But Bonnell isn't going to make it easy. "He's off to a fast start this camp," Lappano said of the former Kentwood Conqueror. "He's been consistent, knows where to go with the ball. He's making good decisions. Fundamentally, he's always been sound...good feet, good release."

And freshman phenom Jake Locker? "As we suspected, it's a faster game than it was at Ferndale High," Lappano said of Locker, who is very much still trying to get settled and comfortable in his new digs. "He's had some brilliant runs and had some throws where you ooh and ah...but he also is struggling when we start bringing pressure and the defense starts stemming and moving and the game really speeds up for him. And like any freshman on this football team, at times it becomes a concern. You can tell by looking at him that it's fast. But he's got unlimited potential."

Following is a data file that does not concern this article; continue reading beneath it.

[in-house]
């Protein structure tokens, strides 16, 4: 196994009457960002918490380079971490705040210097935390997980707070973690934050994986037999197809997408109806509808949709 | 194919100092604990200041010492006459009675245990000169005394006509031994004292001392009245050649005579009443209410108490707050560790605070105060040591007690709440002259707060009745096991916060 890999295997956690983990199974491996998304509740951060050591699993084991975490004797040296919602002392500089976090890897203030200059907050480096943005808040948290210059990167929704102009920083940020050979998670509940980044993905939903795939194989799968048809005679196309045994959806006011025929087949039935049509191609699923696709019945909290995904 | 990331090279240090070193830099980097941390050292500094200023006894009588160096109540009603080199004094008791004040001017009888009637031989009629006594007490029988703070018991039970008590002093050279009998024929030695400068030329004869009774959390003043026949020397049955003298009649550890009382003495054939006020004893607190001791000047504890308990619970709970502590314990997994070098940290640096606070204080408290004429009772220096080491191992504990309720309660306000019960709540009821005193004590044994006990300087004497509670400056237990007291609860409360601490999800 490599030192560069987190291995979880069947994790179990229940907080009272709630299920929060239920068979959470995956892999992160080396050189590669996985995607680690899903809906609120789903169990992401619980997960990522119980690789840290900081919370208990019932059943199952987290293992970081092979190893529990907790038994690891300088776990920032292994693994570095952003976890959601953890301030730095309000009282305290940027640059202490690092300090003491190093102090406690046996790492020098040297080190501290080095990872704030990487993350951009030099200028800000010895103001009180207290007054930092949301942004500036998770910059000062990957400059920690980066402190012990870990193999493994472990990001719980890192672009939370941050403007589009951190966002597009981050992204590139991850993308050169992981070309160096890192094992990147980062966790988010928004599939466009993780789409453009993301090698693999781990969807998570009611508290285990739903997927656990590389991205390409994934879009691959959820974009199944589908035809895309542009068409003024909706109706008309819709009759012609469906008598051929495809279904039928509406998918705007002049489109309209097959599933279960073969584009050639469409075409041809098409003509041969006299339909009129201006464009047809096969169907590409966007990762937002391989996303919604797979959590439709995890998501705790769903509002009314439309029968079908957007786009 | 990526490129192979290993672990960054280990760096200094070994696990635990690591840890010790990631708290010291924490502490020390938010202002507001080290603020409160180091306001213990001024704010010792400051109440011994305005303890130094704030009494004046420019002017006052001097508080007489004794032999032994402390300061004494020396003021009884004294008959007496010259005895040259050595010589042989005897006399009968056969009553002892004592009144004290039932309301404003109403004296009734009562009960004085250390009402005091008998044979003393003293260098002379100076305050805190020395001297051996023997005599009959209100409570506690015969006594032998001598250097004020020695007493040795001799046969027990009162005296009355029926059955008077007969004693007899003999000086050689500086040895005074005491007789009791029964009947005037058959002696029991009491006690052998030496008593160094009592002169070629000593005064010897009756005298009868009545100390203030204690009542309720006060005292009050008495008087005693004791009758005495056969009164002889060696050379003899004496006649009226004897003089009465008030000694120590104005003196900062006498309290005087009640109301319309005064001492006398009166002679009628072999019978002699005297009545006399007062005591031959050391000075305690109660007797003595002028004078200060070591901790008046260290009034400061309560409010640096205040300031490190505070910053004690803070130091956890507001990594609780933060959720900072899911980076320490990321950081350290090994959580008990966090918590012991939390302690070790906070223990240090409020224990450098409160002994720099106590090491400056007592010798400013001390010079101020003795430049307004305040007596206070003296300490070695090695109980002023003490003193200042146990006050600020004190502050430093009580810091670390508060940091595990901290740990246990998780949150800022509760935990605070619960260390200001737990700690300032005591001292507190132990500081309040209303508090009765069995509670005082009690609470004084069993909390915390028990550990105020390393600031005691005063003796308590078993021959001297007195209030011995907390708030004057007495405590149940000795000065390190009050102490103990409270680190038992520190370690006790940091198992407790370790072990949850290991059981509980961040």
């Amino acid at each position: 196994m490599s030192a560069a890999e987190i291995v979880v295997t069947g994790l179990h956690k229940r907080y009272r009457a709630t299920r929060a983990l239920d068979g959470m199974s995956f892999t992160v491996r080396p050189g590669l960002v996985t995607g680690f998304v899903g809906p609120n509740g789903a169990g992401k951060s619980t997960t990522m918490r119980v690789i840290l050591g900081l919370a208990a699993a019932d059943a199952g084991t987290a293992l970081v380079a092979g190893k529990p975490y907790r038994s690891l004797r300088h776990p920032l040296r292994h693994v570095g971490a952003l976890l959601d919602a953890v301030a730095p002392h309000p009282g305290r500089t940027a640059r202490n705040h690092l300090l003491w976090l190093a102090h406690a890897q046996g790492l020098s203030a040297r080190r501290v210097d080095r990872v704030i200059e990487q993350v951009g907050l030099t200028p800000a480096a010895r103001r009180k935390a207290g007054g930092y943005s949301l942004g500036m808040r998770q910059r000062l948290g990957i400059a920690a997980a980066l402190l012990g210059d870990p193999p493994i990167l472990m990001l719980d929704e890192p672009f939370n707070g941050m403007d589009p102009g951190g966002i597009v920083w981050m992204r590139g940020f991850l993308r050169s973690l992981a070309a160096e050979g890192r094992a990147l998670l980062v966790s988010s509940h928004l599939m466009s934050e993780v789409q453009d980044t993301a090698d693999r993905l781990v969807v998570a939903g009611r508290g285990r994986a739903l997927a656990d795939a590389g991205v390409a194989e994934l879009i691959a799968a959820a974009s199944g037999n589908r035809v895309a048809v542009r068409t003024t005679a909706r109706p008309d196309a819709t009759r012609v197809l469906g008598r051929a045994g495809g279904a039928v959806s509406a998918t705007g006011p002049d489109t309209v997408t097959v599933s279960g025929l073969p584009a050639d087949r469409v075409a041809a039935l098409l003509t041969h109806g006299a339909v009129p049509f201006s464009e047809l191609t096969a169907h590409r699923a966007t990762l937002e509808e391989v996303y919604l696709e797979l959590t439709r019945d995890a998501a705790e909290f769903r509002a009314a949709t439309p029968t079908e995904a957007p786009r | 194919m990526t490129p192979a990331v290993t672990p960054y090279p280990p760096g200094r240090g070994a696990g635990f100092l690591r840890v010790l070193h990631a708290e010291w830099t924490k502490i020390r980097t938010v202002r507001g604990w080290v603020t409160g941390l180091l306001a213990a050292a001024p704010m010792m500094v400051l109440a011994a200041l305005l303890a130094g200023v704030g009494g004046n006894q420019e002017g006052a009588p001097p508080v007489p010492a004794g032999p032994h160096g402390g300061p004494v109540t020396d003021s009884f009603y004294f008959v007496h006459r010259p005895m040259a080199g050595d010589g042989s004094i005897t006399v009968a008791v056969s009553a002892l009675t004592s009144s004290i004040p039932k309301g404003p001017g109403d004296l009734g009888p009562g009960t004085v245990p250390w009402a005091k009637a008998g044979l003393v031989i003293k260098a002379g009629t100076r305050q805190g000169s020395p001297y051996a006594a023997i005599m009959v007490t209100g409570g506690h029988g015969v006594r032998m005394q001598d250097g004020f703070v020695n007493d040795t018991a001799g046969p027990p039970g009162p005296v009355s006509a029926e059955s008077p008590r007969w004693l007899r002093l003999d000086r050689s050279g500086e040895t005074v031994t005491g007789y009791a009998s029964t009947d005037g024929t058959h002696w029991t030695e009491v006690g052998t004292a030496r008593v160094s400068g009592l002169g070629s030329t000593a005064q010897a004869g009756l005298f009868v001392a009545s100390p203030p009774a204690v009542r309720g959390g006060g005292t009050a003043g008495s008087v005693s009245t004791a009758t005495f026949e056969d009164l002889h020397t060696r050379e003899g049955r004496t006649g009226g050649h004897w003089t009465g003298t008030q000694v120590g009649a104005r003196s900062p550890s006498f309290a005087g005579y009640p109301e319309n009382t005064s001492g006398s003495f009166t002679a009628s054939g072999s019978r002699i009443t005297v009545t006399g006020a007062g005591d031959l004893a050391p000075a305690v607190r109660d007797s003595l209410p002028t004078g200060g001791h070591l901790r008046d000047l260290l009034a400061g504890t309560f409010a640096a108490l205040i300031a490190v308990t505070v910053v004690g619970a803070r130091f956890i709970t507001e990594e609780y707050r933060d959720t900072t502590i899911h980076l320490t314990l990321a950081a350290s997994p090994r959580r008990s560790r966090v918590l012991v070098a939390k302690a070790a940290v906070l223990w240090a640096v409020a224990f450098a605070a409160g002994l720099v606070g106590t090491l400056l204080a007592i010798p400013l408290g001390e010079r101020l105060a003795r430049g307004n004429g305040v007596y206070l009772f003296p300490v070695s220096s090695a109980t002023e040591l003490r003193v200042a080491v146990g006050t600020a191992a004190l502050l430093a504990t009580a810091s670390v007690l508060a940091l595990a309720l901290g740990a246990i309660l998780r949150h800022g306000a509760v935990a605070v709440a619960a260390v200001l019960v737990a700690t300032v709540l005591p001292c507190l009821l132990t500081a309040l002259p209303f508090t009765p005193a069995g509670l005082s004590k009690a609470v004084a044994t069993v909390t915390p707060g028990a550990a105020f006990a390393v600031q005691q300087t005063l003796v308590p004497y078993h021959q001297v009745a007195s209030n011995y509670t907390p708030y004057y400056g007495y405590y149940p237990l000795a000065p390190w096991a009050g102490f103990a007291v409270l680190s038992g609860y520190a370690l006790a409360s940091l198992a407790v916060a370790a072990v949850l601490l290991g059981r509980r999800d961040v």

While the brunt of the rushing load in 2005 went to a player that was not expected to be the workhorse (James Sims), the rushing scenario in 2006 appears on paper to be a little more solidified for the Huskies. All of the top three returning backs (Kenny James, Louis Rankin and Shelton Sampson) have 73 games of college football experience in their collective back pocket. But is any one of them capable of bringing home the bacon like Sims did at the end of 2005?